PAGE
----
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In February, I wrote a piece entitled “Airbnb.com Poses Only a Small Threat to Hotel Industry”, which has caused a great deal of discussion. I still contend that Airbnb.com (and similar websites such as Onefinestay or even more mainstream vacation rental websites such as HomeAway.com) are, for the most part, simply a better way of distributing existing vacation rental stock, and so the question is more about whether short-term vacation rentals are a threat to the hotel industry. I’d like to explore the issue further in two pieces. In the first part, I will discuss the competition between vacation rentals and hotels for different types of travellers while in the second part, I will examine the legislative issues facing Airbnb.com and vacation rentals.
As an aside, I’d like to put Airbnb.com’s figures into some context. The company states that it has sold over 10 million room nights since its inception in 2007. The US alone saw more than one billion room nights in 2012 booked at hotels. Airbnb.com had over 300,000 listings in 2012. Smith Travel Research says that the South Atlantic region of the US has four times as many hotel rooms as that. Despite the media attention, the company is a relatively small player in the lodgings market even if you would like to view it as a competitor to the global hotel companies.
Renting a house, villa or apartment etc has always been an option for travellers – Euromonitor International has tracked self-catering and private accommodation back to 1999. These two accommodation types (which compose the bulk of vacation rentals) accounted for room revenues of US $77 billion in 2011 globally, up 98% from 1999. Total worldwide hotel room revenues reached US$466 billion in 2011 and grew by 87% over the same period. Despite being a significantly larger market, the hotel industry turned in a very strong performance against the vacation rental market.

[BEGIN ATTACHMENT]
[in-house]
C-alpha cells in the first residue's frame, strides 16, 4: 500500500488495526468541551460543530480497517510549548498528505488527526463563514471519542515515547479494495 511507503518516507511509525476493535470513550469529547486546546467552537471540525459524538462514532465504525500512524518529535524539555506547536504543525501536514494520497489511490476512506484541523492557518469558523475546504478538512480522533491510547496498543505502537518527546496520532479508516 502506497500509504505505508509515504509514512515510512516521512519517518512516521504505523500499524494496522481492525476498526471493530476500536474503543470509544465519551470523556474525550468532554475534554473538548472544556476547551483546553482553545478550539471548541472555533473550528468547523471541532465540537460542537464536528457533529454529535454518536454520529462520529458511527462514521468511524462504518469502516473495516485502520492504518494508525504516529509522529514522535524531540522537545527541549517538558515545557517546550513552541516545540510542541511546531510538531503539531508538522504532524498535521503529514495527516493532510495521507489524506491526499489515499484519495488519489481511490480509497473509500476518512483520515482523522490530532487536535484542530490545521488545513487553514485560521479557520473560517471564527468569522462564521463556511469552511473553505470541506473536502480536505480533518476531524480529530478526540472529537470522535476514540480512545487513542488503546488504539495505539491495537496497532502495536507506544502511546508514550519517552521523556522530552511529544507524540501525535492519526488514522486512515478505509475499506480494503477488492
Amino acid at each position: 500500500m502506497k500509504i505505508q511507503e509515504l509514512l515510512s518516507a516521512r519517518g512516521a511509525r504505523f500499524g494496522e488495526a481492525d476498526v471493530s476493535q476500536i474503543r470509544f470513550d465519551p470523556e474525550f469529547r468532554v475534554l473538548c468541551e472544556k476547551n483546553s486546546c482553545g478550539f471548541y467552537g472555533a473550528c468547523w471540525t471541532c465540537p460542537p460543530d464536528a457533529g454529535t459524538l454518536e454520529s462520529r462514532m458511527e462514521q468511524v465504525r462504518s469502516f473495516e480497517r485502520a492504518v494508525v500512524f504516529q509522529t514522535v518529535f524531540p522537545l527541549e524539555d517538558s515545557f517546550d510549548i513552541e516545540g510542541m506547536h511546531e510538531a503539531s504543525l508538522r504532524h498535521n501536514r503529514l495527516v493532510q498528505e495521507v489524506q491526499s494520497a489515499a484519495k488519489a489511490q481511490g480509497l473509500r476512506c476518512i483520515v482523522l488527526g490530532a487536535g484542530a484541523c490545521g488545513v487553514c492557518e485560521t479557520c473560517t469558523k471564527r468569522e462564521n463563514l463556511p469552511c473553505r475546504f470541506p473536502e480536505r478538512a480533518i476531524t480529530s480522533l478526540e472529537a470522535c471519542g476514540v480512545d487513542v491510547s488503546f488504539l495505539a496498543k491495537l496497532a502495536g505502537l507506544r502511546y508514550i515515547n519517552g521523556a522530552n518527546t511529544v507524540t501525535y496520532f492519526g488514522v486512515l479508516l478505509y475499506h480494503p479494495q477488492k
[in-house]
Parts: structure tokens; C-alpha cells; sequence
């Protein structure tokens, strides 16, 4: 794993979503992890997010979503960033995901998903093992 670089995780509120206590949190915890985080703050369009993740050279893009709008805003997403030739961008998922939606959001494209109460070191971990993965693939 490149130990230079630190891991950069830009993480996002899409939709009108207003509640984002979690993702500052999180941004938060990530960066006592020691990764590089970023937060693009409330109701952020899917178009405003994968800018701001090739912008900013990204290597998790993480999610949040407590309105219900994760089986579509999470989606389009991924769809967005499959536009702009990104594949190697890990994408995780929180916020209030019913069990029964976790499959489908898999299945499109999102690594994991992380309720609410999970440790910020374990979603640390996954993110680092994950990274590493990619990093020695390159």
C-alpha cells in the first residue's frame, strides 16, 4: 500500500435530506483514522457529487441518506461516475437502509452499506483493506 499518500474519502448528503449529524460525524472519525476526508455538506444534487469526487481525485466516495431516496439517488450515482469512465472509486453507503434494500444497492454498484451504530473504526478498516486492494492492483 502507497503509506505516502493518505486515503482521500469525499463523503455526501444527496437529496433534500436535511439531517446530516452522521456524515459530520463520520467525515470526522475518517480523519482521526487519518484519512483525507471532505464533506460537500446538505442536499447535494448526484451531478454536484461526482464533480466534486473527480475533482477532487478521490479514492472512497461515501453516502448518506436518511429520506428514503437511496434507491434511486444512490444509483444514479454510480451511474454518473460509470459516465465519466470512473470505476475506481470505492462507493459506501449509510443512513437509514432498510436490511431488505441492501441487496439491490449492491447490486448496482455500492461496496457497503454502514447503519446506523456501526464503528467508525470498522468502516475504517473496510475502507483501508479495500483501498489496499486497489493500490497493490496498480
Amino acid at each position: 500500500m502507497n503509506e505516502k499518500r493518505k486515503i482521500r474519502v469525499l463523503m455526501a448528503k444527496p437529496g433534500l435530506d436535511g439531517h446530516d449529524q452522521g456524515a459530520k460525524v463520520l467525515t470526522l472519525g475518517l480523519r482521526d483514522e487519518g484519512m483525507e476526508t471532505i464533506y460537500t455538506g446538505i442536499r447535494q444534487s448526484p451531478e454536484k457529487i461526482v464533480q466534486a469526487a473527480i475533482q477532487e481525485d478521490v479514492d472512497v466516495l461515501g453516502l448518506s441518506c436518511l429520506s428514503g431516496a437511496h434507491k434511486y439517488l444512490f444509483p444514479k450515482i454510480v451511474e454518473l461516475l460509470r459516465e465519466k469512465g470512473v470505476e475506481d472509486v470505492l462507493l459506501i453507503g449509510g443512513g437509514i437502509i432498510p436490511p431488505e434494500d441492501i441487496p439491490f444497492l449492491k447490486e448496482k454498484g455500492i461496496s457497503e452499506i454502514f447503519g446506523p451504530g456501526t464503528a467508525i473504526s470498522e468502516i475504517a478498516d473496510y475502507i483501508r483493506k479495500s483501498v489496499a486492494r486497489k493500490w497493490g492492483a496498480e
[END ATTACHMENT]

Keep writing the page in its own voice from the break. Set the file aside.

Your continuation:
However, the vacation rental market performed a bit better than hotels in 2009. Global value sales only declined by 8% while the hotel industry declined by 12%. Given the recent economic woes, travellers may be keener to rent less expensive lodging options and homeowners, struggling to meet their rent or mortgage payments, may be more willing to rent their spaces.
Another important fact to note is that the vacation rental market is highly fragmented, with many small owners who cannot afford to invest in online websites themselves. The advent of these websites (Airbnb.com, Homeaway.com, Flipkey.com) is helping to shift predominantly offline sales towards the online channel, which may explain the bulk of their growth, rather than being driven by stealing share from hotels. According to Phocuswright, online sales of vacation rentals accounted for 12% of total sales in 2007, but increased to 24% in 2012.
This is not to say that the hotel industry can completely ignore this part of the market. Airbnb.com has received a great deal of mainstream press attention as analysts dissect the new “sharing economy”, of which it is an example. This could lead to more leisure travellers shifting towards vacation rentals. According to the MMGY Global/Harrison Group 2012 Portrait of American Travelers, in 2012 some 47% of American leisure travellers were interested in staying in a vacation rental home (46% in a condo) over the next two years, up from 44% and 46%, respectively, in 2010. That is really only a slight increase although it could improve with more promotion from the vacation rental industry and press attention. There are many situations in which a leisure traveller chooses a vacation rental over a hotel, but that choice has always existed.